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This course covers the entire photographic workflow in Apple Aperture, from import to enhancement to output. Author Derrick Story covers organizing image collections with star ratings, labels, and Smart Albums, and using the image editing tools to adjust exposure, retouch flaws, and correct color balance issues. And one of the most noteworthy features in Aperture is explored in detail: its ability to store video clips alongside the stills from digital cameras, then combine them to create stunning multimedia slideshows.
This course was updated on 10/03/12. Updated movies cover the features added through version 3.3, including Retina display support, iCloud photo sharing, streamlined integration with iPhoto, and much more.
The Cropping tool is one of the things that I used to do in the early days of Aperture to demonstrate that Aperture was a nondestructive Image Editor, because when you do Crop, in other words, when you select an area out of your image and hang onto it, it doesn't throw away the rest of the image. So, it's always sort of a dramatic kind of demonstration. And to show you what I mean by that, this image has been cropped here, this image of Bonnie. And our Cropping tool is right here, and it's also just the C key.
Look what happens when I click on that. Now I cropped this image long time ago. There is the area that I Cropped, and then, of course, here's the rest of the information. But it hasn't been thrown away. It's still there. So, if I wanted to change my mind later on, I can always do that. I can always recrop. So, now that you have seen that, let's go to full-screen mode, and let's play with this tool a little bit. So, I am just going to go full- screen mode. I hit the F key to do that. And then I'm going to bring up the heads-up display, because we already have Crop Enabled.
By the way, when you're in full-screen mode, if you just bring your mouse up here, the Cropping tool is up here, but I have to tell you, this is one of those tools, if you just remember C. So, I just hit the C key to bring up the Cropping tool. And when you do that, you get this other little heads up display, here. And you have some choices. You have Do Not Constrain. You have the Master Aspect Ratio, the Display Aspect Ratio, and then some Preset sizes here. Now why do they do that? Well, I'll tell you the main reason why they do that.
Because one of the complaints that people have when they send their photos out to be printed, they'll maybe Crop their image, and they'll do something like that. Go ahead, and just hit Return here, and so you have that. And then you send this picture off to Costco or somewhere to be printed, on 4x6 paper. And it comes back, and it doesn't fit right on the paper. So, Costco has done something with it, like that, and they go, "Well, those guys do a terrible job of printing." Well, I have to tell you, it's not really Costco's fault here.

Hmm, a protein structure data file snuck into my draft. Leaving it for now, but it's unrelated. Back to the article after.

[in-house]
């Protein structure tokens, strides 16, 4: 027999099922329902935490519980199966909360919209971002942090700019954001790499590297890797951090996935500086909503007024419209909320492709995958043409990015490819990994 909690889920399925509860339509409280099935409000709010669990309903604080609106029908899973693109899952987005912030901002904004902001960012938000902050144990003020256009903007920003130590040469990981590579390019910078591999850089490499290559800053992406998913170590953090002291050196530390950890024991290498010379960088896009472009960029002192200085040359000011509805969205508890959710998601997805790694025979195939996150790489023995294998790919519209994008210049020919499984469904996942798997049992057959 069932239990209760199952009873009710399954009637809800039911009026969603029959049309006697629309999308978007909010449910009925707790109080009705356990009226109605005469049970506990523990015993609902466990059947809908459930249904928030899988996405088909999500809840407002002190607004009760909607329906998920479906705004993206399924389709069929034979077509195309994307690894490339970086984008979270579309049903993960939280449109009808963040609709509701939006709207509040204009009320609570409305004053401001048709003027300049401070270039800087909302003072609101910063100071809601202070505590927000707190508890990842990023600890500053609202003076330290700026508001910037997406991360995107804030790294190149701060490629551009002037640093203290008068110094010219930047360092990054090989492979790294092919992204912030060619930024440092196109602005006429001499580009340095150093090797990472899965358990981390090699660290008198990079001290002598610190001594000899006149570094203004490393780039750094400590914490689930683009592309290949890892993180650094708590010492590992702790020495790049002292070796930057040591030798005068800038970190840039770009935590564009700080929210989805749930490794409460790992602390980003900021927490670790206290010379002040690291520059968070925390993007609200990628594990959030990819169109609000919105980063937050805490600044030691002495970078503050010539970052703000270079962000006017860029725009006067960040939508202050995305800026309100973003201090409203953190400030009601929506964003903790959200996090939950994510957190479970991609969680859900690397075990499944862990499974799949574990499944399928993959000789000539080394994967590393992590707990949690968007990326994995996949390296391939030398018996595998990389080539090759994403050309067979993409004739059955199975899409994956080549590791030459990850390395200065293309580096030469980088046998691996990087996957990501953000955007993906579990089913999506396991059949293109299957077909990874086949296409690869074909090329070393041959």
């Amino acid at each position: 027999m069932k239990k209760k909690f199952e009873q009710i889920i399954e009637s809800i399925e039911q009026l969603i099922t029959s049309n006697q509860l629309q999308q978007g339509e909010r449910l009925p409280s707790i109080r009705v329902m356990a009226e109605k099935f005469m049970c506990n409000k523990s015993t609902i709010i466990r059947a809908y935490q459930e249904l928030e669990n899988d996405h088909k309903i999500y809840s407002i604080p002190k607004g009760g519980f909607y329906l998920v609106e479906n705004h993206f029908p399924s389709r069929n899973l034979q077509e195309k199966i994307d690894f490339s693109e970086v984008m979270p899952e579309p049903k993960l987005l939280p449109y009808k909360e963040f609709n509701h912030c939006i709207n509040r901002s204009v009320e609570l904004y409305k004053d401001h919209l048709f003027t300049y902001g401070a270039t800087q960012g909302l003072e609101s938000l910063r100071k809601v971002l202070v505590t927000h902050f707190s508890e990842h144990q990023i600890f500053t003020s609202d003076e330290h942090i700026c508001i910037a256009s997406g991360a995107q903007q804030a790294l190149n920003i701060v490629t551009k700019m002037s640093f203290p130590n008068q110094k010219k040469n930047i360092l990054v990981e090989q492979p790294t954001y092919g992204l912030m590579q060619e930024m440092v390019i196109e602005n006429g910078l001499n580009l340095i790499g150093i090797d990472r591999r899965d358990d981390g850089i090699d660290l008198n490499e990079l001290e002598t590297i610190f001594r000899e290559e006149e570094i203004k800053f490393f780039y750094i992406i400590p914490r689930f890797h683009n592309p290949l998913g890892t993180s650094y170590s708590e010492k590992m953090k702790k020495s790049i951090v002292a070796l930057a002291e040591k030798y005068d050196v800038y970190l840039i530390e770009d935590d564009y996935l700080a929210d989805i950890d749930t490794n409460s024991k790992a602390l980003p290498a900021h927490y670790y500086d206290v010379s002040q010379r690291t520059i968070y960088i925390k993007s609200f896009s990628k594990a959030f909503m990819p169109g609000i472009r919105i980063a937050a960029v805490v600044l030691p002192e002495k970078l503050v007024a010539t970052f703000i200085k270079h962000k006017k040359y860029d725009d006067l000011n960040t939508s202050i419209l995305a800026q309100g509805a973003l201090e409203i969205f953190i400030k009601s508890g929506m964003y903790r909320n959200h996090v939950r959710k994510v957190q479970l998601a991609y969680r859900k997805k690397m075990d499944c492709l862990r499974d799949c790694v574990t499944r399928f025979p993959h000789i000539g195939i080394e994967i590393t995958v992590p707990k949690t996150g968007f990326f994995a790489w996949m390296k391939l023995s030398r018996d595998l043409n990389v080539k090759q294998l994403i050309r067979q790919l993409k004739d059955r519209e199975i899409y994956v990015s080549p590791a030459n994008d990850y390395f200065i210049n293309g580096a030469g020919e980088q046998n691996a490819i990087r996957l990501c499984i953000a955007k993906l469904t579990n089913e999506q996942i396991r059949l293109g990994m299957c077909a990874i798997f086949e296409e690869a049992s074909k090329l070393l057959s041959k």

And that's why we have this Constrain. I am going to hit the C key again to bring us back to Crop. So, for instance, if I knew I was going to send my image out to get 4x6 prints, then when I Crop the image, I would choose the 4x6 Constraint. Now what that does is that when I move this, it stays proportional to 4x6 paper. That way I can make the decision that I want to make this Cropping. So, we will just set it up something like that. And I'll hit the Return key, and we're cropped, and then I know that when I get this print back from Costco, it will fit perfectly on the paper.
And it will look exactly the way it looks here on my screen. And that's why Apple has included that Constrain function. I hit the 'C' key again to bring us back to Crop. Now your Master Aspect Ratio, that's which your camera captured it at. So, for instance, if you are shooting with a micro 4.3rds camera, that will be 4x3. If you're shooting with a digital SLR, like a Canon or Nikon, so it will probably be more like 2x3, whatever that Aspect Ratio is of your camera.
If you want to maintain that, then you can choose this, and a lot of times this will come up as the default when you are Cropping. And then, of course, you display, your monitor that you're looking at, that also has an Aspect Ratio. So, if you're cropping for a full-screen slideshow or something, you may want to choose that. Then you have all of these other Presets, for instance, 5x7, if you are going to do 5x7 print. And you can even do Custom, where you set the dimensions yourself, the proportions yourself. And if you want a flip them, you just do this little arrow here, sort of a little flippy arrow.
And, of course, you also get the resulting size after you do the Crops. For instance, if I allow more image area, then my Megapixel Size goes up. It's a bigger file. The one thing to remember that's most important is that no matter what you do in Aperture, after you hit the Return key and after you have Cropped your image, at any time you can go back and change your mind, just by choosing Crop again, up here at the top, or by hitting the 'C' key. And then you're right back to where we started working on this.
And you can have all sorts of fun and be as capricious as you want when choosing the dimensions for your photograph.
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